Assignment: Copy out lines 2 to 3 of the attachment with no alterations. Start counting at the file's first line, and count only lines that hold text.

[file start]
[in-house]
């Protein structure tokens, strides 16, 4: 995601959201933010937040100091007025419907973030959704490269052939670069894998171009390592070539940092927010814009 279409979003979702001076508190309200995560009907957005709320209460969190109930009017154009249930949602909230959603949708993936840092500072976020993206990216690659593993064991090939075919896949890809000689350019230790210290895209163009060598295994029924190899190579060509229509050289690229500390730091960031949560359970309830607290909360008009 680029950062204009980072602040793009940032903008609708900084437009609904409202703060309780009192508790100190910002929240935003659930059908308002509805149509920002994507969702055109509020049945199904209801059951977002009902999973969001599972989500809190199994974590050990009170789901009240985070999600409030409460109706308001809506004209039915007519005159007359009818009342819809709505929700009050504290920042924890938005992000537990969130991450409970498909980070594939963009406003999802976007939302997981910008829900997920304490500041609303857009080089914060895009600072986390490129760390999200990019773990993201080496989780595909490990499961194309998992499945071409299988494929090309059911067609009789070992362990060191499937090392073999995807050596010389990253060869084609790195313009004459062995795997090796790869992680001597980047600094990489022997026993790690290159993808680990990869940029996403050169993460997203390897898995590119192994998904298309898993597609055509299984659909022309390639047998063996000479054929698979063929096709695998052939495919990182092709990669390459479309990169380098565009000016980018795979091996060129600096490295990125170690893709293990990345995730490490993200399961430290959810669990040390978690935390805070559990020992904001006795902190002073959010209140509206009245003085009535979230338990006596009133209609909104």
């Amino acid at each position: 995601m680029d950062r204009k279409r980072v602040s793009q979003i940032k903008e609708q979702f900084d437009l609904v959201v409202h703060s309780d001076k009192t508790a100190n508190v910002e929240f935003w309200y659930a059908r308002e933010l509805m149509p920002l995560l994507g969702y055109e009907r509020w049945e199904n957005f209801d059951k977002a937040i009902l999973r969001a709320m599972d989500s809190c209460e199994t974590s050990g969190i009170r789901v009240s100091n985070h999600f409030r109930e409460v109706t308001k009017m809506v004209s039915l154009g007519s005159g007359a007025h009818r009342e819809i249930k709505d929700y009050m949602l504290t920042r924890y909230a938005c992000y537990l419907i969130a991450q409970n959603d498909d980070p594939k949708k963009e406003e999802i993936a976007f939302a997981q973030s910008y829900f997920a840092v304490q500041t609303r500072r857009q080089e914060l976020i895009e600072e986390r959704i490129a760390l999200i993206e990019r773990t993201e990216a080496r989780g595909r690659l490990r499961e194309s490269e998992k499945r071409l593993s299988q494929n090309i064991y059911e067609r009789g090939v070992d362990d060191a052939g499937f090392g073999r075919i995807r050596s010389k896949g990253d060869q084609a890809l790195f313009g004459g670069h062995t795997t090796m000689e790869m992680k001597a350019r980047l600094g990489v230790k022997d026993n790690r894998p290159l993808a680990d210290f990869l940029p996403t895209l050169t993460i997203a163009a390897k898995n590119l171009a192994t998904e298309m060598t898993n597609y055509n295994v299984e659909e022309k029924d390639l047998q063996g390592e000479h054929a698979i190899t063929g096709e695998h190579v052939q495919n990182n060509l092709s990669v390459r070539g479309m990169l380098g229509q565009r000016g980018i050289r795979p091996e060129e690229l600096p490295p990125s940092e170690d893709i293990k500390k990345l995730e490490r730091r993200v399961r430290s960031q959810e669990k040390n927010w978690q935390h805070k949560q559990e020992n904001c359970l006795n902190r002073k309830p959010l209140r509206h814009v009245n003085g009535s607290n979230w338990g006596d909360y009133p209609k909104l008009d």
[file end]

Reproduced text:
């Protein structure tokens, strides 16, 4: 995601959201933010937040100091007025419907973030959704490269052939670069894998171009390592070539940092927010814009 279409979003979702001076508190309200995560009907957005709320209460969190109930009017154009249930949602909230959603949708993936840092500072976020993206990216690659593993064991090939075919896949890809000689350019230790210290895209163009060598295994029924190899190579060509229509050289690229500390730091960031949560359970309830607290909360008009 680029950062204009980072602040793009940032903008609708900084437009609904409202703060309780009192508790100190910002929240935003659930059908308002509805149509920002994507969702055109509020049945199904209801059951977002009902999973969001599972989500809190199994974590050990009170789901009240985070999600409030409460109706308001809506004209039915007519005159007359009818009342819809709505929700009050504290920042924890938005992000537990969130991450409970498909980070594939963009406003999802976007939302997981910008829900997920304490500041609303857009080089914060895009600072986390490129760390999200990019773990993201080496989780595909490990499961194309998992499945071409299988494929090309059911067609009789070992362990060191499937090392073999995807050596010389990253060869084609790195313009004459062995795997090796790869992680001597980047600094990489022997026993790690290159993808680990990869940029996403050169993460997203390897898995590119192994998904298309898993597609055509299984659909022309390639047998063996000479054929698979063929096709695998052939495919990182092709990669390459479309990169380098565009000016980018795979091996060129600096490295990125170690893709293990990345995730490490993200399961430290959810669990040390978690935390805070559990020992904001006795902190002073959010209140509206009245003085009535979230338990006596009133209609909104």
């Amino acid at each position: 995601m680029d950062r204009k279409r980072v602040s793009q979003i940032k903008e609708q979702f900084d437009l609904v959201v409202h703060s309780d001076k009192t508790a100190n508190v910002e929240f935003w309200y659930a059908r308002e933010l509805m149509p920002l995560l994507g969702y055109e009907r509020w049945e199904n957005f209801d059951k977002a937040i009902l999973r969001a709320m599972d989500s809190c209460e199994t974590s050990g969190i009170r789901v009240s100091n985070h999600f409030r109930e409460v109706t308001k009017m809506v004209s039915l154009g007519s005159g007359a007025h009818r009342e819809i249930k709505d929700y009050m949602l504290t920042r924890y909230a938005c992000y537990l419907i969130a991450q409970n959603d498909d980070p594939k949708k963009e406003e999802i993936a976007f939302a997981q973030s910008y829900f997920a840092v304490q500041t609303r500072r857009q080089e914060l976020i895009e600072e986390r959704i490129a760390l999200i993206e990019r773990t993201e990216a080496r989780g595909r690659l490990r499961e194309s490269e998992k499945r071409l593993s299988q494929n090309i064991y059911e067609r009789g090939v070992d362990d060191a052939g499937f090392g073999r075919i995807r050596s010389k896949g990253d060869q084609a890809l790195f313009g004459g670069h062995t795997t090796m000689e790869m992680k001597a350019r980047l600094g990489v230790k022997d026993n790690r894998p290159l993808a680990d210290f990869l940029p996403t895209l050169t993460i997203a163009a390897k898995n590119l171009a192994t998904e298309m060598t898993n597609y055509n295994v299984e659909e022309k029924d390639l047998q063996g390592e000479h054929a698979i190899t063929g096709e695998h190579v052939q495919n990182n060509l092709s990669v390459r070539g479309m990169l380098g229509q565009r000016g980018i050289r795979p091996e060129e690229l600096p490295p990125s940092e170690d893709i293990k500390k990345l995730e490490r730091r993200v399961r430290s960031q959810e669990k040390n927010w978690q935390h805070k949560q559990e020992n904001c359970l006795n902190r002073k309830p959010l209140r509206h814009v009245n003085g009535s607290n979230w338990g006596d909360y009133p209609k909104l008009d």